February 10

Bertolt Brecht (1898)

"What they could do with round here is a good war. What else can you expect with peace running wild all over the place? You know what the trouble with peace is? No organization."
Mother Courage and Her Children (Mutter Courage und ihre Kinder, 1939)

It was on this date, February 10, 1898, that German dramatist Eugen Berthold Friedrich Brecht was born in Augsburg, Bavaria, the product of a Catholic father and a Protestant mother. Bertolt Brecht studied medicine and worked as a hospital orderly for a time in World War I. Being attracted to Socialism and to theater — and (contradicting Shakespeare), believing "Art is not a mirror held up to reality, but a hammer with which to shape it" — Brecht combined the two and became a leading reformer on the 20th century stage.

Brecht wrote in his Diaries, "The church is a circus for the masses,"* and believed organized religion had been standing in the way of progress for centuries. In his plays, such as The Bible (1914), Brecht took a dim view of narrow-minded religion. Brecht also noted what he considered a corrupt alliance between religion and capitalism in Brecht's 1928 Berlin hit, The Threepenny Opera (Die Dreigroschenoper).

Biographer Karl H. Schoeps says Brecht was accused of attacking Christianity in Saint Joan of the Stockyards (Die Heilige Johanna der Schlachthöfe, 1929-30), but "he wanted only to expose one characteristic commonly displayed by so-called Christians and Christian organizations: the readiness to talk about God and goodness but a reluctance to remedy the injustices of the daily life around them."** The Nazis balked at allowing Saint Joan's production for that reason, and due to its leftist point of view.

The play in which Brecht had the greatest opportunity to criticize organized religion, The Life of Galileo (Leben des Galilei, 1938-39) — written while Brecht was in exile from Nazi Germany — he claimed was not meant to insult the Church: indeed, Brecht took it easy on the church officials who persecuted the great scientist. But in The Good Woman of Setzuan (Der Gute Mench von Sezuan, 1938-39), the role of the three gods was a clear satire on religionists, who give commandments but no practical advice. The gods also symbolized philanthropists who give money but don't work for human betterment.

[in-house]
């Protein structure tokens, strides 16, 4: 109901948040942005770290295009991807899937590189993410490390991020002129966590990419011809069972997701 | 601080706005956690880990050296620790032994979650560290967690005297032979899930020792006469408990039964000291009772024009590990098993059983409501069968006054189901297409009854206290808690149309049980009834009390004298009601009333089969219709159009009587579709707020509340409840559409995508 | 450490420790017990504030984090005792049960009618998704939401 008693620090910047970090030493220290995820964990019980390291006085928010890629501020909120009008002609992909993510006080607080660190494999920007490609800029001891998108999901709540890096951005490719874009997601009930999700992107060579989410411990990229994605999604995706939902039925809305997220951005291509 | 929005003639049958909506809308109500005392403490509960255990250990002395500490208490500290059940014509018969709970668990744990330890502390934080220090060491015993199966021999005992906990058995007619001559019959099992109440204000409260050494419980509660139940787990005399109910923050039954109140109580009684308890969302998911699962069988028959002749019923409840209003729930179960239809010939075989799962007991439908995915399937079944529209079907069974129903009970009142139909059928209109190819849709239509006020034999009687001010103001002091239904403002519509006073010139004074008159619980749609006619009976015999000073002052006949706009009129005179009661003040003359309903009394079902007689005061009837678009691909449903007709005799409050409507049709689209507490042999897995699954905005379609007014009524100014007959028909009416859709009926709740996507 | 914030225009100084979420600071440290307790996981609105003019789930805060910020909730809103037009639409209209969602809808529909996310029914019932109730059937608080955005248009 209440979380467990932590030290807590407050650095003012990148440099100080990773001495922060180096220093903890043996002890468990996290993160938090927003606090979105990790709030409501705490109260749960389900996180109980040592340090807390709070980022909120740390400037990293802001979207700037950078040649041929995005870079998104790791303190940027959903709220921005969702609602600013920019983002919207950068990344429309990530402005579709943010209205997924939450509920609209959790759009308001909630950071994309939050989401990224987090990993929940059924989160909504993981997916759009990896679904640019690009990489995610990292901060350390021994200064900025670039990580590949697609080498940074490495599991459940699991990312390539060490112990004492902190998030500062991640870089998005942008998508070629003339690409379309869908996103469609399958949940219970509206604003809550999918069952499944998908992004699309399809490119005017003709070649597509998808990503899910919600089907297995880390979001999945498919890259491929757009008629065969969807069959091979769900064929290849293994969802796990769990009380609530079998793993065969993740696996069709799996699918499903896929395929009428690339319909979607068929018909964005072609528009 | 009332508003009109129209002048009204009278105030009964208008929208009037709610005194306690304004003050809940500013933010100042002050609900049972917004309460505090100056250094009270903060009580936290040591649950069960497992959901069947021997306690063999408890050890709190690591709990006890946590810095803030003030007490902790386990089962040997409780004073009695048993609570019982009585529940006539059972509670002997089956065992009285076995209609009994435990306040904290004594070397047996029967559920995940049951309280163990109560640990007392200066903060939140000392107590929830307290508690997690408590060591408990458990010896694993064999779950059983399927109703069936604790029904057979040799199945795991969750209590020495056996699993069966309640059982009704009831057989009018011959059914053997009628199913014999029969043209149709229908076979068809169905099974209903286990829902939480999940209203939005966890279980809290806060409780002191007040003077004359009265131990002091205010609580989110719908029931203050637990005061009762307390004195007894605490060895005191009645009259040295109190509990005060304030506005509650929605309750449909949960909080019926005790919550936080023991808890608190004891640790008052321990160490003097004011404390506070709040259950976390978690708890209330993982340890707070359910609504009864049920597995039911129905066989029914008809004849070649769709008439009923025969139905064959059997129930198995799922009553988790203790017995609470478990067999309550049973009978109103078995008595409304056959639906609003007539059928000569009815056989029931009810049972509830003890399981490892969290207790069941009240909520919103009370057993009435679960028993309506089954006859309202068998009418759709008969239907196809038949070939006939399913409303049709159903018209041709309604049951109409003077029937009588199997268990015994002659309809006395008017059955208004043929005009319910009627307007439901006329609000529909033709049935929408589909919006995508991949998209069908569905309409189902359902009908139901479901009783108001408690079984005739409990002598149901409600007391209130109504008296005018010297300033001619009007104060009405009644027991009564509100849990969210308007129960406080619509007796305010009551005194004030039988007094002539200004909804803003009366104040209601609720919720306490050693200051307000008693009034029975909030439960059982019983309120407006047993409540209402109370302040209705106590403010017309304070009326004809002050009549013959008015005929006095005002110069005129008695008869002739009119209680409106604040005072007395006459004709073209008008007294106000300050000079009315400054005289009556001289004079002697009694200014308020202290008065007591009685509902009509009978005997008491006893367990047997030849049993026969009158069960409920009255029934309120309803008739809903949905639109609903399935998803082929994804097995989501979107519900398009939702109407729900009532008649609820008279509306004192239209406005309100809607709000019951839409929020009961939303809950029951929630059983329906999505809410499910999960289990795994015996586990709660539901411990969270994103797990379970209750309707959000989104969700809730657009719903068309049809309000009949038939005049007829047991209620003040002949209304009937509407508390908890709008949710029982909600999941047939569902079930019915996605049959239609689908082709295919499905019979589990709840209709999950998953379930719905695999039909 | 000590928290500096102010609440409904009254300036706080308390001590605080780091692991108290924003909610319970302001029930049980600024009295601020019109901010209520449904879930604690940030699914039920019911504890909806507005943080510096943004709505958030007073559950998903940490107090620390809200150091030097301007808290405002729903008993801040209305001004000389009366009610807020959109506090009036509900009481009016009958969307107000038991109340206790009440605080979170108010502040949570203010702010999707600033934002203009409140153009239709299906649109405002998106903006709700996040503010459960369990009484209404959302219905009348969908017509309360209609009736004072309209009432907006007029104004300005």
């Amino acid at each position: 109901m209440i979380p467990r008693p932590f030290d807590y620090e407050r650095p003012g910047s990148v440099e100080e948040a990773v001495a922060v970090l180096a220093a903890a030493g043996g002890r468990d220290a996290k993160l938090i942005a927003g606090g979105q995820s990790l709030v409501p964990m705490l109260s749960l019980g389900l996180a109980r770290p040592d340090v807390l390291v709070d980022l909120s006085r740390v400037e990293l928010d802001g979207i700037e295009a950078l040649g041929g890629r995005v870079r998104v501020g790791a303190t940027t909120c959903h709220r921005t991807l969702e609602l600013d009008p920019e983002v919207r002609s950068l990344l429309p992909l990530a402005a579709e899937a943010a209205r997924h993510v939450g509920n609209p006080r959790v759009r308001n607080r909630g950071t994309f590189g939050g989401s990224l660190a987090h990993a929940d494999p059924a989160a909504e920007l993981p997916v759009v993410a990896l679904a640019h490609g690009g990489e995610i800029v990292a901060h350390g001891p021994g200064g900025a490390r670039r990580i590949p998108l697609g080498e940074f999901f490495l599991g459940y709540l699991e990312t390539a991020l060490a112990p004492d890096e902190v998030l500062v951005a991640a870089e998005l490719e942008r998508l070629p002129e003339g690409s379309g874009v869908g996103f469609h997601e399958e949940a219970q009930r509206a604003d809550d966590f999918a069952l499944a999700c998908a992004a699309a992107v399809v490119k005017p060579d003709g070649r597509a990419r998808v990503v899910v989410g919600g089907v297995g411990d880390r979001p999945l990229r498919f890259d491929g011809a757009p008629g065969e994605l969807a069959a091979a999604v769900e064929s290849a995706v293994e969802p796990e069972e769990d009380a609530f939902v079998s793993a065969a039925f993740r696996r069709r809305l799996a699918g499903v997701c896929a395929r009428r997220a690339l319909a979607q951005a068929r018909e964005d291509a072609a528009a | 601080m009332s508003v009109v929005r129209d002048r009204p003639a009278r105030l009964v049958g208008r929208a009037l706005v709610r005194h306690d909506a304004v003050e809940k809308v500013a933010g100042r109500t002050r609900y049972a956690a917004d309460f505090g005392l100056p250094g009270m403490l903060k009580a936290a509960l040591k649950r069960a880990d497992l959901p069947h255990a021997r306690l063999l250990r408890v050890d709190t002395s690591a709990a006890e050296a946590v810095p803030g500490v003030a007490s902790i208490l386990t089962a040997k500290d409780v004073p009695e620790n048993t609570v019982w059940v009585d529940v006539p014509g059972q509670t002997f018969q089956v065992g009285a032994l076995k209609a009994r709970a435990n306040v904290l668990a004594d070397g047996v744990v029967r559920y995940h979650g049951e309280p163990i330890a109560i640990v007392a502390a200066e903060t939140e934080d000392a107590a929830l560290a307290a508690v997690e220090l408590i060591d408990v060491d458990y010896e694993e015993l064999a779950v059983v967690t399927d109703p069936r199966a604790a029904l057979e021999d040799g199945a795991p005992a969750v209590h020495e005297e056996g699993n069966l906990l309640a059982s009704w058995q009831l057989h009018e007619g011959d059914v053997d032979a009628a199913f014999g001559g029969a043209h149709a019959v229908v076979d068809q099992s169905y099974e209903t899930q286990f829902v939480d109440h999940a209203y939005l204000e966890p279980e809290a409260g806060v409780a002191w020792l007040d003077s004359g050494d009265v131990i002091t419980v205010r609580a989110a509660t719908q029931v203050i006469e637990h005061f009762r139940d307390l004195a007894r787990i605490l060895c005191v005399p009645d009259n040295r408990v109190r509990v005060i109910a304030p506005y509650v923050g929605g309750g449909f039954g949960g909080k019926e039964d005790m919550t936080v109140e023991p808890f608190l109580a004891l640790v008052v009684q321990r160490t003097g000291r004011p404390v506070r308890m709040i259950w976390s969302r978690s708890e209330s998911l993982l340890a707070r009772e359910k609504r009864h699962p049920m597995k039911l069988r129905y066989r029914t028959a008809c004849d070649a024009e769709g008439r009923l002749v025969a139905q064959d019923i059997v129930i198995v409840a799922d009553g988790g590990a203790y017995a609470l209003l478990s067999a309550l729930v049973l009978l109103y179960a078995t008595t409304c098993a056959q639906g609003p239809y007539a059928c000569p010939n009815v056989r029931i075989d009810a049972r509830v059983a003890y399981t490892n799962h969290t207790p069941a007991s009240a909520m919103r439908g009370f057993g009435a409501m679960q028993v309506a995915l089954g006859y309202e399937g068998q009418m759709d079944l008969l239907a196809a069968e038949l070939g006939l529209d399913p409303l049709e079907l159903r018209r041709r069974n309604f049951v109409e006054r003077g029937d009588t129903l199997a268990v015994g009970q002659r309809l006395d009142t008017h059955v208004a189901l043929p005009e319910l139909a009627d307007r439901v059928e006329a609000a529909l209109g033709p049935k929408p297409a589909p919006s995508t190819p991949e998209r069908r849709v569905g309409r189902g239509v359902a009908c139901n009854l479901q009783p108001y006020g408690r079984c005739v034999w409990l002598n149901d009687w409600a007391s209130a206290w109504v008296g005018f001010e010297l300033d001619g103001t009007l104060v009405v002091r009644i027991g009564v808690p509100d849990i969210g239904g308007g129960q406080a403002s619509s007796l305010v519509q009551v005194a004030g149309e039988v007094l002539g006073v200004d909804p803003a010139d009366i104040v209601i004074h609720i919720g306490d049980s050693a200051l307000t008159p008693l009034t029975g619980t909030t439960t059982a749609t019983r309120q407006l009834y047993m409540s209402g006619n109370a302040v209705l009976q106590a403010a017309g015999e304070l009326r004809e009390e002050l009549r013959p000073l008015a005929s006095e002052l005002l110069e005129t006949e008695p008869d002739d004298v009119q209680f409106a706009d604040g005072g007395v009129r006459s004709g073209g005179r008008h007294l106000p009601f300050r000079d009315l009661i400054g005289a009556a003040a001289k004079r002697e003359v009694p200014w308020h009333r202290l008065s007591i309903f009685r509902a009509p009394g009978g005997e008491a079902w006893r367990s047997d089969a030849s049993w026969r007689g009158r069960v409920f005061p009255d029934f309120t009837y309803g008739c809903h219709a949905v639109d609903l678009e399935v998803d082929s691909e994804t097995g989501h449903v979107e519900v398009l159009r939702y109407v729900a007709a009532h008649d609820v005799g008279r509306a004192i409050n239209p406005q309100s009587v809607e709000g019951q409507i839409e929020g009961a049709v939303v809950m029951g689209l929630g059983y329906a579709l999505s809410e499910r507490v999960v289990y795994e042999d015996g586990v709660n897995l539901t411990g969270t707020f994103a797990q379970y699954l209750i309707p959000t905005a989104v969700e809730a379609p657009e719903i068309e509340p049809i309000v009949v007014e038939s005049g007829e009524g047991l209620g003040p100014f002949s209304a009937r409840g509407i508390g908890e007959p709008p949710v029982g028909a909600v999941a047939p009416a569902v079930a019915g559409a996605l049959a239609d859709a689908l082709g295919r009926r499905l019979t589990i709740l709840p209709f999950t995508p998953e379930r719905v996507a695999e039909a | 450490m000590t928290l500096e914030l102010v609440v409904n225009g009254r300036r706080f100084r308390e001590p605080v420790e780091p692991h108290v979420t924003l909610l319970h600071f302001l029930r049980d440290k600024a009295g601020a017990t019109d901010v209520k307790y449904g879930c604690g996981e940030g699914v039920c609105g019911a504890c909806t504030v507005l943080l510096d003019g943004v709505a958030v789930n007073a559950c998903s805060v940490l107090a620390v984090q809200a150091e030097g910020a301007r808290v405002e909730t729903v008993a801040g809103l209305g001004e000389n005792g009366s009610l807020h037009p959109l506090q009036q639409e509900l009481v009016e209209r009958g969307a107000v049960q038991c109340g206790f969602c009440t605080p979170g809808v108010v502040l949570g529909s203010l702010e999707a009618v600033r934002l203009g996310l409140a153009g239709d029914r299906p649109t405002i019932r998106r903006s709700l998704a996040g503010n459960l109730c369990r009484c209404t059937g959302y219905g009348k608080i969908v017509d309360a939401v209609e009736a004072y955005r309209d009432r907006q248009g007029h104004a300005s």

Brecht's clearest shot at religion was in Act II of his opera — with long-time collaborator Kurt Weill — The Rise and Fall of the City Mahagonny (Aufstieg und Fall der Städt Mahagonny, 1929). Mahagonny has been described as the opposite of a Passion Play. In it, Brecht writes,

During a grey morning, in the midst of whiskey
God came to Mahagonny,
God came to Mahagonny.
In the midst of whiskey,
We noticed God in Mahagonny.
     "Do you swill like sponges,
     my good wheat year after year?
     No one did expect my coming!
     When I come now is everything prepared?"
     "All of you down to Hell!
     Put your Virginia cigars in your bags!
     Off to you to My Hell you rascals!
     In to black Hell with all of you rabble!"

Look upon God did the men of Mahagonny.
"NO!", said the men of Mahagonny.

* Diaries 1920-1922, published 1975; quoted in Schoeps.
** Karl H. Schoeps, Bertolt Brecht, 1977.

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Charles Lamb

Charles Lamb (1775)

It was also on this date, February 11, 1775, that British essayist Charles Lamb was born in London. While studying at Christ's Hospital, he formed a deep friendship with Samuel Taylor Coleridge, and also befriended William Godwin. Lamb's London circle of friends favoring political reform included Percy Bysshe Shelley, William Hazlitt, Henry Brougham, Lord Byron, Thomas Barnes and Leigh Hunt. While clerking for the East India Company, Lamb wrote poems and essays in his idle time.

He found little success until he, with his older sister Mary, wrote the children's book Tales from Shakespeare (1807). In a letter to the poet Southey, Lamb says: "The last sect with which you can remember me to have made common profession were the Unitarians."* With a later work, Essays of Elia (1823-33) — Elia was a pseudonym he used at London Magazine — Lamb became famous. Biographer Edward Verrall Lucas shows that Lamb was a complete agnostic from 1801,** and from his 1829 edition of Elia included the Southey letter in his preface, explaining that he was no longer even a Unitarian.

He never married, but looked after his institutionalized sister, Mary, until his death from an infected cut on his face. Charles Lamb died on 29 December 1834.

* Volume II, p 430.
** Edward Verrall Lucas, Life of Charles Lamb, 1905, pp. 210-11.
NB: Tales from Shakespeare (1807) can be found at this link. The Essays of Elia (1823) can be found at this link.

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Ronald Bruce Meyer is a freelance writer.
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